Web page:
Corporate Social Responsibility: A Review
Authored By- Divya Surana
This topic is related to Company Law. Corporate social responsibility ensures the companies apart from making profit, are socially accountable for the development. In India, Corporate Social Responsibility has become mandatory for companies. This article talks about the status of Corporate Social Responsibility in India.
Ford Motor Co. “A good company delivers excellent products and services, and a great company does all that and strives to make the world a better place.”
There is no particular definition to define CSR. As companies are considered as an artificial person, then they are expected to have a social behavior, the behavior of addressing the social problems existing in the country. India has become the first country in the world to make CSR mandatory. Section 135 and Schedule VII of the Companies Act, 2013 deals with corporate social responsibility.
What is CSR?
CSR is the responsibility of corporate or big companies towards society. This responsibility can be fulfilled in many ways possible such as saving the environment, promoting education to poor children, generating employment for unemployed youth, promoting health care of the nation, women empowerment, etc. by investing the profits earned in these activities for the betterment of society.
Section 135, Companies Act, 2013:
Every company having a net worth of rupees five hundred crores or more, or turnover of rupees one thousand crores or more or a net profit of rupees five crores or more during any financial year shall constitute a Corporate Social Responsibility Committee of the Board consisting of three or more directors, out of which at least one director shall be an independent director.
Every company must ensure that at least 2 percent of net profit is earned (in terms of average profits earned) in 3 immediately preceding financial years. If the company fails to do so, then under section 134, it should specify the reasons in a report made by the board of the members of that company. The company must also give preference to the local areas for spending that amount in the name of CSR.
Schedule VII of the Companies Act, 2013:
It specifies what all activities can come under CSR, which means that where a company can spend the proportion of its profits for fulfilling the CSR.
• Eradicating hunger and poverty
• Gender equality and empowering women
• Reducing child mortality and improvement of mental health
• Combating human immunodeficiency
• Environmental sustainability
• Employment generation
• Social business project
• Contribution to PM care fund or any other fund set up by the Central Government or the State Governments for socio-economic development and relief and funds for the welfare of the Scheduled Castes, the Scheduled Tribes, other backward classes, minorities, and women.
• Or, any other matters which may be prescribed.
And in 2019 a major change was introduced that spending on research & development is also considered as a new scope to spend for CSR.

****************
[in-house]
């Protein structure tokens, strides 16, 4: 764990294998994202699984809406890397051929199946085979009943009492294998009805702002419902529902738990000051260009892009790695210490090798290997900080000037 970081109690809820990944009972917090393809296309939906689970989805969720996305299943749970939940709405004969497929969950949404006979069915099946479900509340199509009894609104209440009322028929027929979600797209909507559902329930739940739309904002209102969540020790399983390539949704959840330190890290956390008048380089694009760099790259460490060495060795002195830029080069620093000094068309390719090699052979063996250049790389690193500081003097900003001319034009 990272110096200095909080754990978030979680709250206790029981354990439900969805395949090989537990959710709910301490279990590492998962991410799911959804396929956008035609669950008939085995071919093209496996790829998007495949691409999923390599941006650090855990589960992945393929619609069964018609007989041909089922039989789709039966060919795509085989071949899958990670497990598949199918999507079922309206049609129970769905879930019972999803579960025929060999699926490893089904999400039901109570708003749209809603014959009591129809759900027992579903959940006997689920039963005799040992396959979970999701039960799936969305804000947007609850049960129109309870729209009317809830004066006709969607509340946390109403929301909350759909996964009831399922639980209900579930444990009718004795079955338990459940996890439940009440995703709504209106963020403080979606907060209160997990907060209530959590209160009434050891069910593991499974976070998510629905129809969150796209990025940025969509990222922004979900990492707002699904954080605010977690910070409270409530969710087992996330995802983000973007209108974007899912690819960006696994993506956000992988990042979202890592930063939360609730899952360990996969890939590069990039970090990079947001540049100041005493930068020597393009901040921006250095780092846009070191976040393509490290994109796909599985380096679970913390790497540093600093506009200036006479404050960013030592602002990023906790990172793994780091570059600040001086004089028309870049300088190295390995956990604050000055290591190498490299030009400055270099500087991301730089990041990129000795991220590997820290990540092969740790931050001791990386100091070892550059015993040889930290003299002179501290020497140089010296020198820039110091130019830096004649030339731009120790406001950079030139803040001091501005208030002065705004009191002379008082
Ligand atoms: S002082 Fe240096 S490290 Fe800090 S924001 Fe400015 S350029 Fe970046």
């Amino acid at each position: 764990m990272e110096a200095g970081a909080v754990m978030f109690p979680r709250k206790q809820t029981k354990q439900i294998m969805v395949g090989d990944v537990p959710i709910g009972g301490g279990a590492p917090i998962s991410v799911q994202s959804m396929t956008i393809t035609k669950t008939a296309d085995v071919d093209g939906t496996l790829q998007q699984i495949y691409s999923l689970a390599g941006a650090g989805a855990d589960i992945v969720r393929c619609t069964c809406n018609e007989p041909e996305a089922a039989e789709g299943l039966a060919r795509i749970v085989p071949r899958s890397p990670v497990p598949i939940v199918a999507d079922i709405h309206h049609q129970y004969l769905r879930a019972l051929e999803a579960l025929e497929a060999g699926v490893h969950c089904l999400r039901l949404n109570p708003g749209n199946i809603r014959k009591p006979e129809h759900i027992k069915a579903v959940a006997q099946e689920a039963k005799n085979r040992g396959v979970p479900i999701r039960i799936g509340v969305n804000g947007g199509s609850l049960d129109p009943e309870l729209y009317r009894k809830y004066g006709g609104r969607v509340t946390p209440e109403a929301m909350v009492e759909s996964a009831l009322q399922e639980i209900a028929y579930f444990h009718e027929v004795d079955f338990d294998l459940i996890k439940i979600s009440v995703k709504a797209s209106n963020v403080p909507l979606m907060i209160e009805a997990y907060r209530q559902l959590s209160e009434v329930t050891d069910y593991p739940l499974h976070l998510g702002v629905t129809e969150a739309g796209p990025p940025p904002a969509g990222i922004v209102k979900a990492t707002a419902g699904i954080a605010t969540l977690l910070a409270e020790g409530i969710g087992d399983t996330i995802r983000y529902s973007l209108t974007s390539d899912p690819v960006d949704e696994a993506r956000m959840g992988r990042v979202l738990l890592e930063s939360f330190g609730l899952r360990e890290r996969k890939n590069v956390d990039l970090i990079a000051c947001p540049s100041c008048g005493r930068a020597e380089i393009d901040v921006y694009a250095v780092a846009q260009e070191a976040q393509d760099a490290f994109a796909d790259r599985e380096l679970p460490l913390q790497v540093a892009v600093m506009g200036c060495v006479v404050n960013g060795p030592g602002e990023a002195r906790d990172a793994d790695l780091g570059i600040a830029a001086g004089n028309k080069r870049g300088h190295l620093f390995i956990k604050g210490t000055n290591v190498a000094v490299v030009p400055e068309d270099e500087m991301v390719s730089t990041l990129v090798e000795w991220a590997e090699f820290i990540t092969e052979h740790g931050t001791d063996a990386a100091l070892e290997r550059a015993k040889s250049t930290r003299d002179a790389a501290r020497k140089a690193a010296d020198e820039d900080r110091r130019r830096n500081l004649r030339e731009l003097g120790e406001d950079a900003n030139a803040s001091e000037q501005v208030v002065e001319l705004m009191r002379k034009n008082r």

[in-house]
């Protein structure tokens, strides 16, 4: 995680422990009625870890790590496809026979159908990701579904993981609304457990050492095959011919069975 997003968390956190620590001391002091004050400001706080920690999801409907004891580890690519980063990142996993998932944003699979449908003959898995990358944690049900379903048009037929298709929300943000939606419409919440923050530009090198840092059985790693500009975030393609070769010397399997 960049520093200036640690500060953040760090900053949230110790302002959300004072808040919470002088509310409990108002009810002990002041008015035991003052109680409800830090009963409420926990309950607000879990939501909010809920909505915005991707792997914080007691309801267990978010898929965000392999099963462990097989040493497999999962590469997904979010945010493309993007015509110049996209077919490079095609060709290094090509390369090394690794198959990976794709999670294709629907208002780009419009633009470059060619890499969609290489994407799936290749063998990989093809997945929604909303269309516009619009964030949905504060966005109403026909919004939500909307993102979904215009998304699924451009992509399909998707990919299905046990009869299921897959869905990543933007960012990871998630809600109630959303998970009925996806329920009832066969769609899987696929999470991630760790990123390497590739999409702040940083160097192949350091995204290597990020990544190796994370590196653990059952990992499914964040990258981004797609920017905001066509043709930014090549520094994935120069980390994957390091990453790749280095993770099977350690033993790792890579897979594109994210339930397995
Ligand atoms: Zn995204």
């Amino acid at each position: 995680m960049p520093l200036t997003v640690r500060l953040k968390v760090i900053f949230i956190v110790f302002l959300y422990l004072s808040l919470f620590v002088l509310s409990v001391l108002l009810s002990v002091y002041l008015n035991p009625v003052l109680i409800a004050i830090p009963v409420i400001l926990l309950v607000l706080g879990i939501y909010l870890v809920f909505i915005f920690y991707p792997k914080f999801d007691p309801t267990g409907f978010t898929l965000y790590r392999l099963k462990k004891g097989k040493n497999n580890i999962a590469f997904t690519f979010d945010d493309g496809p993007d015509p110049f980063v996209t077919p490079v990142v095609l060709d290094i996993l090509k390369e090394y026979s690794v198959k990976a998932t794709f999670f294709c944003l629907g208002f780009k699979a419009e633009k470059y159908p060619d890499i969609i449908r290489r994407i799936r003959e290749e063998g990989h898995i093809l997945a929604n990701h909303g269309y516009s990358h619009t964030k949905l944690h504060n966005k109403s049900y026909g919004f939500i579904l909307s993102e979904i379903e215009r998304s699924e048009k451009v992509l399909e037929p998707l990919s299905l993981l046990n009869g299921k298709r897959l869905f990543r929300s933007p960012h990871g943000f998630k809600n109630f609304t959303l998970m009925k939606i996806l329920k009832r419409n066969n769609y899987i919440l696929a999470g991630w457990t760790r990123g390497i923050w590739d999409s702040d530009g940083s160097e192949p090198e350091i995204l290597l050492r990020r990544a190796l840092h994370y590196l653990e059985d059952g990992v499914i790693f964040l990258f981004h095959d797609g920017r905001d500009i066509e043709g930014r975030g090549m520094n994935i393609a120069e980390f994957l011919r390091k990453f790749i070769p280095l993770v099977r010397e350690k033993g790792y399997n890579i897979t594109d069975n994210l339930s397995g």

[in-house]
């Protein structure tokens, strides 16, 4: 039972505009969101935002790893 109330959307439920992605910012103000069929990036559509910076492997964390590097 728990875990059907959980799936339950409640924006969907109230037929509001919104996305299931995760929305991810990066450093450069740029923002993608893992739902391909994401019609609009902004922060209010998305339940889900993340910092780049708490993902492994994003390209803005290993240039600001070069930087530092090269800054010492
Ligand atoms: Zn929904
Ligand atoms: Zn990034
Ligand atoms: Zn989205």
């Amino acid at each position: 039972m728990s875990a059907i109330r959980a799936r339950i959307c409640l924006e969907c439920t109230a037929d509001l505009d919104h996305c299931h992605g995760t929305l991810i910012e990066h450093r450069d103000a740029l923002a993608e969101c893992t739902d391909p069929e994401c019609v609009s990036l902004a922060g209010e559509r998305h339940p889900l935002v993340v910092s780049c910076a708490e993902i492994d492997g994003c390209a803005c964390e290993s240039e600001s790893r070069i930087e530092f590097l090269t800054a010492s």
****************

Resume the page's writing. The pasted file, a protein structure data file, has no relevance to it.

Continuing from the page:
Currently, the Ministry of Corporate Affairs has notified that the companies can invest in health care facilities during the pandemic to fight against the Covid-19 virus spread in the nation. This expenditure will also be counted under Corporate Social Responsibility. Before India made CSR mandatory, it was optional for companies to spend in the mentioned activities ‘voluntarily’.
According to surveys, Reliance India Limited is the country’s biggest CSR spending company between the years 2014-2018.
Mandating CSR is a burden on corporate or a privilege for society
As mentioned earlier CSR has become mandatory for Indian Companies after 2014. But, before making it mandatory big corporate houses used to spend voluntarily in social welfare activities such as waste management, providing education to poor children, collaborating with an NGO, water-saving, environment-friendly activities, budget on health, employment generation, and many more such activities. However, the other side can be that some of the corporate houses may take it as a burden because spending for social welfare or the development of the society is counted under philanthropist activities, and legislature or any organization cannot make it mandatory for the corporate even after paying many types of taxes. Business is mainly for profit maximization not for philanthropist activities all the time, it must depend upon the company, whether it is in a position or willing to spend on activities relating to social welfare or welfare of the state. The welfare of state or society is primarily the duty of the state and the state can neither expect nor force the corporate houses to do so.
Hence, we can say that mandating CSR is different from charity and never can be misunderstood with charity. Charity is done voluntarily whereas, corporate social responsibility is mandatory. Although, the purpose of the spending is that the welfare of society will happen.
We can conclude by saying that making CSR mandatory is a boon for the government. CSR is a method of the government to fulfill the expectations of society in a better way, especially for a developing nation it is quite necessary. CSR includes incurring expenses towards generating the positive socio-environmental externalities as opposed to profit maximization. After adding CSR as a new scope to spend, there will be more promotion of “made in India”. New dimensions of production will be reached out easily and hence, it will give economic benefits.